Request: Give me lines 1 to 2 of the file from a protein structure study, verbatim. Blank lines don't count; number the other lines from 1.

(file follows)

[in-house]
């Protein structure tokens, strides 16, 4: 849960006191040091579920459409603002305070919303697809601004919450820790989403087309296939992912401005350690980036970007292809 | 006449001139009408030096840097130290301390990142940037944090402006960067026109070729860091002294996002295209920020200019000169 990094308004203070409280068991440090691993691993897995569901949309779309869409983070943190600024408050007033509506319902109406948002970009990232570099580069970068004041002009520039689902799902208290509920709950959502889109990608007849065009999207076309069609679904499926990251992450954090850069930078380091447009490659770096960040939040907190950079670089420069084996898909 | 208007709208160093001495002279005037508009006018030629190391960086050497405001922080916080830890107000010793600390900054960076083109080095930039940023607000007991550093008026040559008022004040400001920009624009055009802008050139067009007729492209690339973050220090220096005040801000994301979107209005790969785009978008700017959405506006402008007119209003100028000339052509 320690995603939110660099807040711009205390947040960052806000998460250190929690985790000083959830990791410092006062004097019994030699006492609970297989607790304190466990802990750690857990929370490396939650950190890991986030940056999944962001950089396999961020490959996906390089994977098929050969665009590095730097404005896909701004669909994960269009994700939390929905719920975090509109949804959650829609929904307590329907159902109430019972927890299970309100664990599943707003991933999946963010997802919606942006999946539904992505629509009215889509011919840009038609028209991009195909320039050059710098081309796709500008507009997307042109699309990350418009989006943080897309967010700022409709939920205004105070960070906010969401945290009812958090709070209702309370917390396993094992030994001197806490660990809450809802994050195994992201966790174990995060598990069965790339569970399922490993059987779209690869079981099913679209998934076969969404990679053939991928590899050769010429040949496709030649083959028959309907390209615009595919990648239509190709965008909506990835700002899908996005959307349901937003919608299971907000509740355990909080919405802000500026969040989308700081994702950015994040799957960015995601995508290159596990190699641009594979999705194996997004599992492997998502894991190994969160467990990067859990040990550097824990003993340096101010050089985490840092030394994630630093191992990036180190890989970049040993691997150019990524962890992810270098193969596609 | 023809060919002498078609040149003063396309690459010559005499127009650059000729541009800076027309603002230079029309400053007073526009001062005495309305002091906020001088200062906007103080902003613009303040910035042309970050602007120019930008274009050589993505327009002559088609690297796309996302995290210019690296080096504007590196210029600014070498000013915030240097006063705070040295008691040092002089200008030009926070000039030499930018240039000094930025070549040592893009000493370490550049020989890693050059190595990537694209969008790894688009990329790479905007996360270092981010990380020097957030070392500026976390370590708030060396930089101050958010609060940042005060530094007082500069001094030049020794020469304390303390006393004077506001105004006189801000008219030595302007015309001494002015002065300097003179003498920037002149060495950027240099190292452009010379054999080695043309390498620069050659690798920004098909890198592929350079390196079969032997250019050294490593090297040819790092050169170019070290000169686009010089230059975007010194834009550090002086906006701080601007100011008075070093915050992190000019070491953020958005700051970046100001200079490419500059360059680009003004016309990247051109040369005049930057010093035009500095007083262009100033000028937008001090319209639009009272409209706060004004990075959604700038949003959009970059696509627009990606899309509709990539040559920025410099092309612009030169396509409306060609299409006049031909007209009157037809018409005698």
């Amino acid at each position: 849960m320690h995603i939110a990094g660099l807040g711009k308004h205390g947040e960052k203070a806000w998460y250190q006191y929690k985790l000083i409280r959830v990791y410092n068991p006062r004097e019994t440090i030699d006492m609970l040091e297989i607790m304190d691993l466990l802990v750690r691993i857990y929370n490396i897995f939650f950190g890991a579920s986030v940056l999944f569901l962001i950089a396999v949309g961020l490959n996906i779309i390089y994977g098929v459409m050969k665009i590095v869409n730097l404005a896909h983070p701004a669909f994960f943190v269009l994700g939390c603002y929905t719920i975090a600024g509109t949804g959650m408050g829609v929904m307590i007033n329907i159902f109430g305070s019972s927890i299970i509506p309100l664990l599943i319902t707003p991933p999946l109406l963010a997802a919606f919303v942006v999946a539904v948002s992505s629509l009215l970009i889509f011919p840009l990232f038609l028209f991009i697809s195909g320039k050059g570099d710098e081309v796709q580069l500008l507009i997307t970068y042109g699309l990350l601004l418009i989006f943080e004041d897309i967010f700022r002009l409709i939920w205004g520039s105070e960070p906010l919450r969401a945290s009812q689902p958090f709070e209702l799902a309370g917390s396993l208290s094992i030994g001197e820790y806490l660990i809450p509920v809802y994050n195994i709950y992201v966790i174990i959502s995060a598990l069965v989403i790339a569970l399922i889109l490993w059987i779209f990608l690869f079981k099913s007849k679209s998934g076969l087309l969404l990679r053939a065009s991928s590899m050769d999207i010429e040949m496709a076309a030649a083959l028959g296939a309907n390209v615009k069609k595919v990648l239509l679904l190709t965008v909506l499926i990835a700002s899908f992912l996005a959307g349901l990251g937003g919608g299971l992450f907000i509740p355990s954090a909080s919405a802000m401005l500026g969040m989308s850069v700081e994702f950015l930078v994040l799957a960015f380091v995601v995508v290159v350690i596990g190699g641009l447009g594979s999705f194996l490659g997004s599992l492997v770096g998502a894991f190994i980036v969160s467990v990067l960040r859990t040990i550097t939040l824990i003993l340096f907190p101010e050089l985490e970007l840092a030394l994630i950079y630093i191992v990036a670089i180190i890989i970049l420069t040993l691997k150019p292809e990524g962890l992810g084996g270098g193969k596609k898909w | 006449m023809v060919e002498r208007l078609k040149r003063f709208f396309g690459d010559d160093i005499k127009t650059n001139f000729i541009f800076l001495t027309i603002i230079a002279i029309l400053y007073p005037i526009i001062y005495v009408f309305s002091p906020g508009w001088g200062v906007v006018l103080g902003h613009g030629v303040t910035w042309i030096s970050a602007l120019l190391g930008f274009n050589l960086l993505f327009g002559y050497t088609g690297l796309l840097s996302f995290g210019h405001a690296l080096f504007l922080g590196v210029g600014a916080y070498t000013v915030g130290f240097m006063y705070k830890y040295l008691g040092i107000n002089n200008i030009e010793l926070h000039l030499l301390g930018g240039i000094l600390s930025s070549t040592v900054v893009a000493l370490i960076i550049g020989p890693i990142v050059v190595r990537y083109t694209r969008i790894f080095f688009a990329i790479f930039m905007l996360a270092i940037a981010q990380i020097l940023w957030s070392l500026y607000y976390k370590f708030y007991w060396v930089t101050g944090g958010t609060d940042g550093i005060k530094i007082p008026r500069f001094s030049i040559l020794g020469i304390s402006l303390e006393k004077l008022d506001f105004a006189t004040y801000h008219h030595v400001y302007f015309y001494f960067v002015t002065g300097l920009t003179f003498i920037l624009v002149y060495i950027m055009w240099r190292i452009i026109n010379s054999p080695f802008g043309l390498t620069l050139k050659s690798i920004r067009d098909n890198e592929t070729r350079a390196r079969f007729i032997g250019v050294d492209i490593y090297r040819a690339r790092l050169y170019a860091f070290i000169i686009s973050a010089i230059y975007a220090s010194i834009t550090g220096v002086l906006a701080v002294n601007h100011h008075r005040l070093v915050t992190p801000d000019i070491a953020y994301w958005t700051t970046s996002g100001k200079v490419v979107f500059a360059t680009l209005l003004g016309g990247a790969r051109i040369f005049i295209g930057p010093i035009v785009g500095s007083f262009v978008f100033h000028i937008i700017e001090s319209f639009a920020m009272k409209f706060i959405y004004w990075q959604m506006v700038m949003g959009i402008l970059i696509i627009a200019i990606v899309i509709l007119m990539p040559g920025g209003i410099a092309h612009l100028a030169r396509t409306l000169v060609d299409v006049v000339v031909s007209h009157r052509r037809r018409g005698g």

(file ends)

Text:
[in-house]
């Protein structure tokens, strides 16, 4: 849960006191040091579920459409603002305070919303697809601004919450820790989403087309296939992912401005350690980036970007292809 | 006449001139009408030096840097130290301390990142940037944090402006960067026109070729860091002294996002295209920020200019000169 990094308004203070409280068991440090691993691993897995569901949309779309869409983070943190600024408050007033509506319902109406948002970009990232570099580069970068004041002009520039689902799902208290509920709950959502889109990608007849065009999207076309069609679904499926990251992450954090850069930078380091447009490659770096960040939040907190950079670089420069084996898909 | 208007709208160093001495002279005037508009006018030629190391960086050497405001922080916080830890107000010793600390900054960076083109080095930039940023607000007991550093008026040559008022004040400001920009624009055009802008050139067009007729492209690339973050220090220096005040801000994301979107209005790969785009978008700017959405506006402008007119209003100028000339052509 320690995603939110660099807040711009205390947040960052806000998460250190929690985790000083959830990791410092006062004097019994030699006492609970297989607790304190466990802990750690857990929370490396939650950190890991986030940056999944962001950089396999961020490959996906390089994977098929050969665009590095730097404005896909701004669909994960269009994700939390929905719920975090509109949804959650829609929904307590329907159902109430019972927890299970309100664990599943707003991933999946963010997802919606942006999946539904992505629509009215889509011919840009038609028209991009195909320039050059710098081309796709500008507009997307042109699309990350418009989006943080897309967010700022409709939920205004105070960070906010969401945290009812958090709070209702309370917390396993094992030994001197806490660990809450809802994050195994992201966790174990995060598990069965790339569970399922490993059987779209690869079981099913679209998934076969969404990679053939991928590899050769010429040949496709030649083959028959309907390209615009595919990648239509190709965008909506990835700002899908996005959307349901937003919608299971907000509740355990909080919405802000500026969040989308700081994702950015994040799957960015995601995508290159596990190699641009594979999705194996997004599992492997998502894991190994969160467990990067859990040990550097824990003993340096101010050089985490840092030394994630630093191992990036180190890989970049040993691997150019990524962890992810270098193969596609 | 023809060919002498078609040149003063396309690459010559005499127009650059000729541009800076027309603002230079029309400053007073526009001062005495309305002091906020001088200062906007103080902003613009303040910035042309970050602007120019930008274009050589993505327009002559088609690297796309996302995290210019690296080096504007590196210029600014070498000013915030240097006063705070040295008691040092002089200008030009926070000039030499930018240039000094930025070549040592893009000493370490550049020989890693050059190595990537694209969008790894688009990329790479905007996360270092981010990380020097957030070392500026976390370590708030060396930089101050958010609060940042005060530094007082500069001094030049020794020469304390303390006393004077506001105004006189801000008219030595302007015309001494002015002065300097003179003498920037002149060495950027240099190292452009010379054999080695043309390498620069050659690798920004098909890198592929350079390196079969032997250019050294490593090297040819790092050169170019070290000169686009010089230059975007010194834009550090002086906006701080601007100011008075070093915050992190000019070491953020958005700051970046100001200079490419500059360059680009003004016309990247051109040369005049930057010093035009500095007083262009100033000028937008001090319209639009009272409209706060004004990075959604700038949003959009970059696509627009990606899309509709990539040559920025410099092309612009030169396509409306060609299409006049031909007209009157037809018409005698």